Kin selection theory suggests that altruistic behaviors can increase the fitness of altruists when recipients are genetic relatives. Although selection can favor the ability of organisms to preferentially cooperate with close kin, indiscriminately helping all group mates may yield comparable fitness returns if relatedness within groups is very high. Here, we show that meerkats (Suricata suricatta) are largely indiscriminate altruists who do not alter the amount of help provided to pups or group mates in response to their relatedness to them. We present a model showing that indiscriminate altruism may yield greater fitness payoffs than kin discrimination where most group members are close relatives and errors occur in the estimation of relatedness. The presence of errors in the estimation of relatedness provides a feasible explanation for associations between kin discriminative helping and group relatedness in eusocial and cooperatively breeding animals.

RevDate: 2019-07-17

Jänig S, Weiß BM, Birkemeyer C, et al (2019)

Comparative chemical analysis of body odor in great apes.

American journal of primatology, 81(6):e22976.

Olfaction is important across the animal kingdom for transferring information on, for example, species, sex, group membership, or reproductive parameters. Its relevance has been established in primates including humans, yet research on great apes still is fragmentary. Observational evidence indicates that great apes use their sense of smell in various contexts, but the information content of their body odor has not been analyzed. Our aim was therefore to compare the chemical composition of body odor in great ape species, namely Sumatran orangutans (Pongo abelii (Lesson, 1827), one adult male, five adult females, four nonadults), Western lowland gorillas (Gorilla gorilla gorilla (Savage, 1847), one adult male, two adult females, one nonadult), common chimpanzees (Pan troglodytes (Blumenbach, 1775), four adult males, nine adult females, four nonadults), and bonobos (Pan paniscus (Schwarz, 1929), two adult males, four adult females, two nonadults). We collected 195 samples (five per individual) of 39 captive individuals using cotton swabs and analyzed them using gas chromatography mass spectrometry. We compared the sample richness and intensity, similarity of chemical composition, and relative abundance of compounds. Results show that species, age, and potentially sex have an impact on the variance between odor profiles. Richness and intensity varied significantly between species (gorillas having the highest, bonobos the lowest richness and intensity), and with age (both increasing with age). Richness and intensity did not vary between sexes. Odor samples of the same species were more similar to each other than samples of different species. Among all compounds identified some were associated with age (N = 7), sex (N = 6), and species-related (N = 37) variance. Our study contributes to the basic understanding of olfactory communication in hominids by showing that the chemical composition of body odor varies across species and individuals, containing potentially important information for social communication.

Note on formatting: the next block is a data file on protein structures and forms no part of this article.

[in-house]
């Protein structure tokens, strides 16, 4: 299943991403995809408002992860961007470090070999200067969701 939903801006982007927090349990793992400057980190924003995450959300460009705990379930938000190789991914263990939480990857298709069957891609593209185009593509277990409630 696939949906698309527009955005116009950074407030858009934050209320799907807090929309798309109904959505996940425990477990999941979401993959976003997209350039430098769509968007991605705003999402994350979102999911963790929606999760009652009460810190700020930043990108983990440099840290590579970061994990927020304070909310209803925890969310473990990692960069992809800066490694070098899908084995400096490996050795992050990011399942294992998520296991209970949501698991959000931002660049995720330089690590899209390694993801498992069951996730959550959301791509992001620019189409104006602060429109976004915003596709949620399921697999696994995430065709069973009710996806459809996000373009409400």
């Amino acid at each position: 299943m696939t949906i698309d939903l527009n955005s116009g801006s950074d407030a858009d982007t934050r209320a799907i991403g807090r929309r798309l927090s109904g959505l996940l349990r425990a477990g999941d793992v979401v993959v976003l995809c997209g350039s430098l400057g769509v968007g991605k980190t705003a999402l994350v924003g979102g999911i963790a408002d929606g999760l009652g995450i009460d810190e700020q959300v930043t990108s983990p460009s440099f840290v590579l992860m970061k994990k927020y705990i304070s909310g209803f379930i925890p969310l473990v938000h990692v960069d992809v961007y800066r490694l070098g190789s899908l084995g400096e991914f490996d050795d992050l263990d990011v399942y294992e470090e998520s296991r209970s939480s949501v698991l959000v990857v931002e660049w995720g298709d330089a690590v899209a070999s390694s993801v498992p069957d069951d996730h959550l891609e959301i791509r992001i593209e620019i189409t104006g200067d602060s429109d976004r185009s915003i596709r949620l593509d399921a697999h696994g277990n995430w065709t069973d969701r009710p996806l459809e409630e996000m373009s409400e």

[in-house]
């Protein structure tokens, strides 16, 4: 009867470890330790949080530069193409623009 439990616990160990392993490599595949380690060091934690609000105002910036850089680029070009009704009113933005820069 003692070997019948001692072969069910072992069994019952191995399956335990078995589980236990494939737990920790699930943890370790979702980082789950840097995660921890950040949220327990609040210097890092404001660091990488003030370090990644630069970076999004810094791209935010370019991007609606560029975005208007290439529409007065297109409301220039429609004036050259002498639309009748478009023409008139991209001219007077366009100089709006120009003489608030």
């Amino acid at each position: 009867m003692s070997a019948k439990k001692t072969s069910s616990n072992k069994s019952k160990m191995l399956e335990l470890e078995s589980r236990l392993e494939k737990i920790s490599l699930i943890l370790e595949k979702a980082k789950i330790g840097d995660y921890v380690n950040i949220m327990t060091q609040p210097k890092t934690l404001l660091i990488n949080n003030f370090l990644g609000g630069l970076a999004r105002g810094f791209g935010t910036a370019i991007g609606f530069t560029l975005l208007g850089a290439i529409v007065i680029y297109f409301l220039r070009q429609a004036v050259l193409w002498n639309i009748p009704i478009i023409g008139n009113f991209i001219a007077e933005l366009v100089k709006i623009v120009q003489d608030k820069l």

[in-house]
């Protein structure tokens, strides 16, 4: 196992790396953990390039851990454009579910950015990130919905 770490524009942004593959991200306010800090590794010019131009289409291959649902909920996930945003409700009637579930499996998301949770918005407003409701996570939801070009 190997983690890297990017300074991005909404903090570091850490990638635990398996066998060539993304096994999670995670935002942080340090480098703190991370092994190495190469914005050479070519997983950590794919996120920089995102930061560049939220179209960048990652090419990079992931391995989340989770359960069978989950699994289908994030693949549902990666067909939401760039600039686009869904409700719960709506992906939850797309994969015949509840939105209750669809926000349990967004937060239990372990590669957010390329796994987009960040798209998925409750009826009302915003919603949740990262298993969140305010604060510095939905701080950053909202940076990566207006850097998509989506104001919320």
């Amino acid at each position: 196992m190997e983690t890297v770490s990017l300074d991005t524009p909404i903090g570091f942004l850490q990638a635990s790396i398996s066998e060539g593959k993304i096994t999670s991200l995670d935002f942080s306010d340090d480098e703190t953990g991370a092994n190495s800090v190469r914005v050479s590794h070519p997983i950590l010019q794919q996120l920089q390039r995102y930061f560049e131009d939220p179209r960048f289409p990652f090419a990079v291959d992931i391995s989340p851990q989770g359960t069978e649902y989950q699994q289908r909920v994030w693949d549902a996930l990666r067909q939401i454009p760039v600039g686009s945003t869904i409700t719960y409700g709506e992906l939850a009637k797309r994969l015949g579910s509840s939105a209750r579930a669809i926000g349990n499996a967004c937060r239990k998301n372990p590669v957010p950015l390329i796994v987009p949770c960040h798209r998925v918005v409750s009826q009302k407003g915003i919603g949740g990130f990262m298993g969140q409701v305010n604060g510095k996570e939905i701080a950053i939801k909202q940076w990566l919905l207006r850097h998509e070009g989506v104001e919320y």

RevDate: 2019-11-20

Geist KS, Strassmann JE, DC Queller (2019)

Family quarrels in seeds and rapid adaptive evolution in Arabidopsis.

Proceedings of the National Academy of Sciences of the United States of America, 116(19):9463-9468.